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Discussion Starter · #1 ·
I just got some .38/.357 125 gr FP plated bullets from X-Treme Bullets. I'm impressed with their service and the quality of the bullets I received.

The bullets have a cannalure and I haven't loaded plated bullets with a cannalure before. I'm planning to use them in a Rossi carbine so I want to make sure the crimp keeps the recoil from further seating the bullets in the tubular magazine.

X-Treme's web site says to use a taper crimp, but the roll crimp just seems more secure. I did my first trials using a moderate roll crimp, seating the bullet so that the end of the brass is about the middle of the cannalure before crimping using a Lee FCD. I then used an inertia bullet puller to remove the bullet to see if the plating was broken. As you can see from the picture, the plating is not broken and the crimp ring doesn't seem too severe.

I have shot a few test cartridges in my M66 revolver and accuracy seems to be very good (at 25 feet) so I don't think the plating is being damaged during shooting either. I expect to load these bullets to "+P+" level loads (<6.0 gr HP-38 ) for the Rossi for target shooting, so I'm not going to be seeing magnum level recoils.

Thanks for the help.
 

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I've ran thousands of xtreme 125 s and 158 in the 66 at near full tilt loads with a healthy taper crimp. I'm a fan. My 45 ap's love Xtreme 200gr hollow points very accurate! I run 'em at .38 +P in my Rossi '92
 

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The FCD die is probably helping you out a little with case tension on the bullet. Although it may be resizing the bulet. I've never used plated bullets, but from what I read they are treated the same as lead, and using the FCD with lead bullets can be a problem due to the FCD die resizing the slightly oversized lead bullets. It has not worked for me with lead bullets. But if what you loaded shoots good this is all just theory.

The proper way to check this is to record the OAL on each round you load, then load your magazine and fire 2, then eject the #3 loaded round and check OAL. Fire 5&6, eject and check OAL on #7.....you get the picture. If you go through that process a couple of times and you don't see a decrease in OAL you're good to go. There often is some movement, OAL will vary a tad round to round. How much movement you're willing to accept is up to you. A thousandth or two is no big deal. I generally check the OAL on a handful of rounds and just write it on the case with a sharpie, then take my caliper to the range with me.

If you run into a problem, I highly recommend the Redding Profile Crimp die. For any cartridge that does not require headspaceing on the case mouth this die will basically do both a roll and taper crimp simultaneously. I've used them in a number of instances where I had a tight bore and needed an undersized bullet, or Magnum revolver loads. It's never failed to secure the bullet in the case. Also easier than trying to find the right sized expander to solve the problem, which sometimes doesn't work. Profile Crimp dies for auto pistols are just a taper crimp. They require using them separate from seating, as a stand alone operation.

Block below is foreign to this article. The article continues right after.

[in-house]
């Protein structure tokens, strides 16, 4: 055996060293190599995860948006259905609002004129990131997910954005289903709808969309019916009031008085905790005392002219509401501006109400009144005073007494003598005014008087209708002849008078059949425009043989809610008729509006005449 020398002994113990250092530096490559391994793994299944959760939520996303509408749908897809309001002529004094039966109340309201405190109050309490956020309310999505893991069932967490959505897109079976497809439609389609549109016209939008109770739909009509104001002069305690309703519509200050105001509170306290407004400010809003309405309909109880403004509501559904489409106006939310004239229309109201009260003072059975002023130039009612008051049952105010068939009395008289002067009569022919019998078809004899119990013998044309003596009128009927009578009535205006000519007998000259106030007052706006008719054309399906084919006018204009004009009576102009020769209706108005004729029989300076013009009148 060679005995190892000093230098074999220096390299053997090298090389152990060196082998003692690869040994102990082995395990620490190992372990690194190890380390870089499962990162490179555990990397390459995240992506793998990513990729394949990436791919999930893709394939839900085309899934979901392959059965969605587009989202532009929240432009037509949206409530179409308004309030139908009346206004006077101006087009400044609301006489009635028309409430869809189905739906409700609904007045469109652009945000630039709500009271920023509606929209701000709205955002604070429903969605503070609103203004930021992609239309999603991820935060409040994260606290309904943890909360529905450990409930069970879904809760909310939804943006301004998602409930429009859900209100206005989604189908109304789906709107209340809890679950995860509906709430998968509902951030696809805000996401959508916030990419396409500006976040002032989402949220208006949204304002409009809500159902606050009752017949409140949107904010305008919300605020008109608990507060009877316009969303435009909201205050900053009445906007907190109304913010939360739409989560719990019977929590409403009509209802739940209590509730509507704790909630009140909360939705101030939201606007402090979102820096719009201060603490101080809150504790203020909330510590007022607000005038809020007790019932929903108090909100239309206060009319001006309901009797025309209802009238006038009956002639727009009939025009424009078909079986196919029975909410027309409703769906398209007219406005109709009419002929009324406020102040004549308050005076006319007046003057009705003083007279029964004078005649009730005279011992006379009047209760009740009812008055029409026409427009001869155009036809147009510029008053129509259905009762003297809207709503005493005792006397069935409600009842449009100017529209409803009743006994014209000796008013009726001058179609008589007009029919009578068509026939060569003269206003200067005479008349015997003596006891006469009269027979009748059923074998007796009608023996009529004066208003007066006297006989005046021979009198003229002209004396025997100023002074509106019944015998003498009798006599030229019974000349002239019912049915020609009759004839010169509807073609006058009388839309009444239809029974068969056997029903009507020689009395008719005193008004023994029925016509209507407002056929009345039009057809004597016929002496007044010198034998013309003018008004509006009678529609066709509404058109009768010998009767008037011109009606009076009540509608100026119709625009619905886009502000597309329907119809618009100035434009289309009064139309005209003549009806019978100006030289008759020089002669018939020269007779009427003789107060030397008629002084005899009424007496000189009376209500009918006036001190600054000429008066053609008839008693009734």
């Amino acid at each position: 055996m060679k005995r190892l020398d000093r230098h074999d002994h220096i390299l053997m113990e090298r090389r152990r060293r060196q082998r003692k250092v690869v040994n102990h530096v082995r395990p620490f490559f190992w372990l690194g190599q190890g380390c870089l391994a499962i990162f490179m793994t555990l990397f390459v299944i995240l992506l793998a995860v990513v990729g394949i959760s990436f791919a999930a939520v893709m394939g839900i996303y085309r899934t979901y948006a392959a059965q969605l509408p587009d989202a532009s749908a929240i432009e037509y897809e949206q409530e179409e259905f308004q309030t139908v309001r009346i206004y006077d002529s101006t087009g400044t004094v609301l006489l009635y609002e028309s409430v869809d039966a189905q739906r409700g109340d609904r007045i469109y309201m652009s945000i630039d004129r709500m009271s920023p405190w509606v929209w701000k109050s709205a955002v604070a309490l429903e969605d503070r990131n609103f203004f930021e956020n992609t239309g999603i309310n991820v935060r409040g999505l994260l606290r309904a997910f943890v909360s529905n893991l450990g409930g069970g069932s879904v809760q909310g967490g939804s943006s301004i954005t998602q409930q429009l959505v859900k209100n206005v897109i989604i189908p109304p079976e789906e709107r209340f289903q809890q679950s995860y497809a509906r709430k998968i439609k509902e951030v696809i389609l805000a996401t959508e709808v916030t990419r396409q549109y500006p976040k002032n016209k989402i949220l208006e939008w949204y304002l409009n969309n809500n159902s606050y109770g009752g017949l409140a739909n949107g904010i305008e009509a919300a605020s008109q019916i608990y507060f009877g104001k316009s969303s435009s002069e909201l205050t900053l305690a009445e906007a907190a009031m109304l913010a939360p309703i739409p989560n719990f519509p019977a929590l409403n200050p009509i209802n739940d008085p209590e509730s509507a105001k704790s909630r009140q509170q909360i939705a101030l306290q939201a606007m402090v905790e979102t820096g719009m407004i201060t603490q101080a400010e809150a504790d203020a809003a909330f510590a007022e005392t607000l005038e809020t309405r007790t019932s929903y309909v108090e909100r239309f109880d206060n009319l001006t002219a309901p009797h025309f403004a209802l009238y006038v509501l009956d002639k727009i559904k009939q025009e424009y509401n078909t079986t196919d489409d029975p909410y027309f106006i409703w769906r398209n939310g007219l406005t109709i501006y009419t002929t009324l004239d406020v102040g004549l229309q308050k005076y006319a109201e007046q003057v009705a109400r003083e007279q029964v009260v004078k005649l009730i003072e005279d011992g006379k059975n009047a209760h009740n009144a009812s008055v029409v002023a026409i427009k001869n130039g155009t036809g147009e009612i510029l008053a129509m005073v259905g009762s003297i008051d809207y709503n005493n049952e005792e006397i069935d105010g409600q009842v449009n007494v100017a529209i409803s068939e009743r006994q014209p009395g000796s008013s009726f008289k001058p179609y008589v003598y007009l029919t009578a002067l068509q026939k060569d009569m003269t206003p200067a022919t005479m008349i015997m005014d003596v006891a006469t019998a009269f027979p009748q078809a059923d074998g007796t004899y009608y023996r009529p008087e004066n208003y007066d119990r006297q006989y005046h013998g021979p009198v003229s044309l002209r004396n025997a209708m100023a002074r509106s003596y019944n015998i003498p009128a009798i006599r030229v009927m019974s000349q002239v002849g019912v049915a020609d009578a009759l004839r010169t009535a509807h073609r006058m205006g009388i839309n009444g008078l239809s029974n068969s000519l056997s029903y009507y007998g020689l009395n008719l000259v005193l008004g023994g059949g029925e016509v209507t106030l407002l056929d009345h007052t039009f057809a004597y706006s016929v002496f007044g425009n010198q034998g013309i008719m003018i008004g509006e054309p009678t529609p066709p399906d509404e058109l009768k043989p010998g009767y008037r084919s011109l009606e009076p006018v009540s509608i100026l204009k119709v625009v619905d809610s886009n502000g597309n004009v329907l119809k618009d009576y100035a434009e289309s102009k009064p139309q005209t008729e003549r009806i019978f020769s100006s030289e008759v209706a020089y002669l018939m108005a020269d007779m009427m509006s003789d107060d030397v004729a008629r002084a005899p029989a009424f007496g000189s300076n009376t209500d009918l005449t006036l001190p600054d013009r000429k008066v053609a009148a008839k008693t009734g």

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ahh, I use plated bullets all the time for range work, i use raniers or berrys but should be about the same.
not sure if there is a question in here or not?
but I didn't think that the Lee FCD would do a roll crimp????
thought you had to use the standard seating/crimping die to do this?
I think if you check that lee states that you should not ty to do both a roll crimp and a taper crimp?
I taper crimp everything i shoot (all semi autoes) with the Lee FCD, its adjsutable for tension and i generally have most if not all of mine set to taper crimp by using the crimping feature screwed in about 3/4 of turn, Lee I think recommends from 1/4- to a full turn to adjust crimp.
I have had Zero--0--- problems with any of my loads in 380, 9MM, 38 Super, 10 MM , 45 acp or the one revolver that i load for the 38 spl.
I use the Lee FCD on every projectile that i load including JHP, and full copper projectiles.
IF I were loading full house 357, 41, 44 magnum then i would use a roll crimp however-- thats just my opinion on that.
I have checked the projectile by tapping it out after reloading and no signs of any damage to the plated projectile at all.
Lots of discussion on plated projectiles and how they should be loaded?
Berrys says not to exceed 1250 FPS, Raniers says not to exceed 1500 FPS?
I say start loads at lower levels and work up in your particular weapons.
In my case I load the 38 super at about 1250 FPS wih a 115 grain pill and the 10 MM at about 1400 FPS wiht a 155 pill, both funtion fine and not a ounce of pressure or projectile problems with them.
I think most opinions are to use mid range jacketed loading data with plated projectiles.
don't know if this helps or not?
 

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Discussion Starter · #5 ·
The Lee FCD crimp insert for .38/.357 is a roll crimp, while the insert for 9mm is a taper crimp. I bought an extra 9mm insert and ground it to the same length as the .38 insert so I can do either roll or taper crimp with the FCD depending on appication. I back off the bullet seating die so the crimp ring in the seating die does not contact the brass, then crimp in the FCD.

Typically, the sizing ring in the FCD never touches the brass unless the bullets are way oversized or something else happened to bulge the brass.
 
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